The last time I’d seen Darling, the boys were playing The Hideout in support of their debut LP, the outside temp was a hell of a lot warmer and I was just getting used to what 24 felt like. The guys were sandwiched between two local acts, Tin Tin Can and Rachele Eve, and Rachele, I recall, stole the show.
In the time that has passed between then (September 16) and now, I’ve taken a real liking to Darling’s sound. So much so that when I finally get my act together and compile a list of my favorite albums of the year, Lights That Last Forever will make the cut. The boys are a quirky gem that few in the city have lent their ears to.
To say I was excited for their show at Double Door is slightly an understatement. I mean, Saturday marked my first time at the venue, so that’s a plus right there. Even better, I was anxious to see whether the guys had progressed at all. And if so, by how much.
Well. Let me be the first to say — if a critic out there hasn’t already taken the liberty — that Darling has developed into a solid Chicago act from that Hideout show. And I enjoyed, pretty thoroughly I might add, their Hideout show.
One thing they had going for them Saturday night — a bit outside their control, you see — is that Double Door is a decidedly better venue for these guys. It’s larger, of course, but that has little to do with it. I was more impressed with the club’s sound, which amplified Darling’s tunes anywhere between dandy and YES! Darling sounded solid, and I wanna say some credit is due to Double Door’s superior system.
What excited me the most, though, was their stage presence. In particular, this pertains to Jeff Schneider (stage right on the promo photo), who refined his movements from last time ’round to something more in line to what rockers really do. Or, what I’d like to think rockers really do.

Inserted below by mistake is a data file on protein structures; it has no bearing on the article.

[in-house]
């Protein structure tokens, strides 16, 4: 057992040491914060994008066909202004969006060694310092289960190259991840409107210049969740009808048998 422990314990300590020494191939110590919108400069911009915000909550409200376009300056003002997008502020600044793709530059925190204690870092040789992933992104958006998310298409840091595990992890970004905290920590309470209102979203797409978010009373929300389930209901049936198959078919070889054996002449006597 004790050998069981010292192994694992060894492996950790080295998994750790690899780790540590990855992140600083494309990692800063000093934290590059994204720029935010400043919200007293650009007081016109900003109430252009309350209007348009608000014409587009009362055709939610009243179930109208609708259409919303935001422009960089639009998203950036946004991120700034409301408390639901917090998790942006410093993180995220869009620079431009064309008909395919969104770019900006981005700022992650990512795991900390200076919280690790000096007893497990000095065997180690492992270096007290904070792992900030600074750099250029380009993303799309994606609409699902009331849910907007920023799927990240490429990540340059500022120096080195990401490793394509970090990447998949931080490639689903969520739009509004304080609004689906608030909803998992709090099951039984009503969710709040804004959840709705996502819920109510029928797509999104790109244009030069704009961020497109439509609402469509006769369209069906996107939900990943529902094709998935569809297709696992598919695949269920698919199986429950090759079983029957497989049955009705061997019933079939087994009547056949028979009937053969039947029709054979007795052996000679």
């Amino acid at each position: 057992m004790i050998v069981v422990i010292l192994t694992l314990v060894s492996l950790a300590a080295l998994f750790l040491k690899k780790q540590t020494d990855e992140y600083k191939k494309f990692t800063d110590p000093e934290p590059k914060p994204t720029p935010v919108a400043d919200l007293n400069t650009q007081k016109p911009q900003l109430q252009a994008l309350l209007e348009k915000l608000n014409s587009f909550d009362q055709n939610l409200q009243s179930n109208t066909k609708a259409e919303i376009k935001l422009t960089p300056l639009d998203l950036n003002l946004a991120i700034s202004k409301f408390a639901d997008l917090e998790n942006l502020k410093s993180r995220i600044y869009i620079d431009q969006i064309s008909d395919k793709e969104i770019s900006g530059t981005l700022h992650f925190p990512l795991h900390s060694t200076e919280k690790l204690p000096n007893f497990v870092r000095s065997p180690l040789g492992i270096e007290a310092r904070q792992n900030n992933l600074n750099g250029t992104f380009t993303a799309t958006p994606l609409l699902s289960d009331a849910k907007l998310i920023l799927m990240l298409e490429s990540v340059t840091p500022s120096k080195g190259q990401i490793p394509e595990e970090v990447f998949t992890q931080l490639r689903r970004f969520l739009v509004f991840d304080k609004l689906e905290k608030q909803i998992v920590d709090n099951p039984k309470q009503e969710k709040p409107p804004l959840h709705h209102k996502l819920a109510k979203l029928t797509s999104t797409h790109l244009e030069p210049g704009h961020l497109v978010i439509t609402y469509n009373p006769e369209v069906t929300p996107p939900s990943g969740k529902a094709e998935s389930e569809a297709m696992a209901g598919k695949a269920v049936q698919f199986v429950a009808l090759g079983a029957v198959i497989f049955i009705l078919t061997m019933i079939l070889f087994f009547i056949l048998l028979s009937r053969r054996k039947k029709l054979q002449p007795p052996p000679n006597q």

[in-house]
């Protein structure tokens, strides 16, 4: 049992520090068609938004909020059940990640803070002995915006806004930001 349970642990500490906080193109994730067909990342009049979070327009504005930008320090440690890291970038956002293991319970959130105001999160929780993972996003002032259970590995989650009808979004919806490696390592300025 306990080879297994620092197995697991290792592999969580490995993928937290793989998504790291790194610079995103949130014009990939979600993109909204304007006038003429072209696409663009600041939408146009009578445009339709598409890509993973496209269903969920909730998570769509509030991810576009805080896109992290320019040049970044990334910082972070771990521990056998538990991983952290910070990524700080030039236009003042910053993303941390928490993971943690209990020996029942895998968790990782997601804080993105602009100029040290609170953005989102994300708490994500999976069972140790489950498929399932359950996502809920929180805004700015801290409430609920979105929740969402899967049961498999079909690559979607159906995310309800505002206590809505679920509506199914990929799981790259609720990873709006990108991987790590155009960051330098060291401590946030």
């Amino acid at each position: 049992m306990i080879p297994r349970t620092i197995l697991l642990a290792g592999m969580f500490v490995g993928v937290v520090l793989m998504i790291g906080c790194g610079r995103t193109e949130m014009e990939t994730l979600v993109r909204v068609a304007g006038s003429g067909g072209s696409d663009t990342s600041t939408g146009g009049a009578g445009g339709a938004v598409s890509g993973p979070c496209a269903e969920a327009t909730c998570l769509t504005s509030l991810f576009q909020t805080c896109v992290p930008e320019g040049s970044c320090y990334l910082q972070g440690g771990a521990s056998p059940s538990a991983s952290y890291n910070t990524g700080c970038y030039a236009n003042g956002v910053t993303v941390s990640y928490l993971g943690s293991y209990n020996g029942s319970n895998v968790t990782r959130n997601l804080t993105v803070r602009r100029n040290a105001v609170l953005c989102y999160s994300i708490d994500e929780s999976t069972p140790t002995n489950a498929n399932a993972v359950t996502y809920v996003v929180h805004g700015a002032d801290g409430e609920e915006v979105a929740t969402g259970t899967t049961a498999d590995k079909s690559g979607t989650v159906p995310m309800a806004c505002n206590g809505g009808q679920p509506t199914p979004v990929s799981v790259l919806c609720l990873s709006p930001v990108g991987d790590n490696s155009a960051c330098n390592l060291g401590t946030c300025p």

It’s interesting, actually, because just this afternoon I shared an exchange with a friend over lunch on the importance of, well, stage presence. Specifically, why a lot of bands at work today don’t give two shits about it. My argument (simplified, of course) was that young groups don’t think they have time for stage presence. They’re stubborn, and would rather work on sound before performance. Which is fine — until folks call them out on their stiffness. These bullheaded fools (again, the music makers) are probably the same ones who think they’re “too cool” for social media and the power of the Internet.
To get back on track here, I was enthused by Darling’s activity under the lights and wished to make my thoughts on it pretty pronounced here.
As before, my favorite song on the night was “Feels the Same,” which comes from an earlier Darling album I don’t have. I like to think of it as the group’s anthem for no better reason than it sounding excellent live. Well that, and the fact that Jeff and his pals look like they have a ton of fun playing it. It’s quite a bit of energy packed into four minutes of song.
For more on Darling, check out some of our reviews below. In addition to recaps of Lights That Last Forever and their record-release show, be on the lookout for a special post by Darling’s Jeff Schneider! He’s working on a guest show review exclusively for us and we couldn’t be happier about it.
- Check out my review of Lights That Last Forever and my review of Darling’s record-release show at The Hideout in September!
- Lights That Last Forever is available in vinyl+mp3 ($15), CD ($10) or mp3 ($10) on Cardboard Sangria.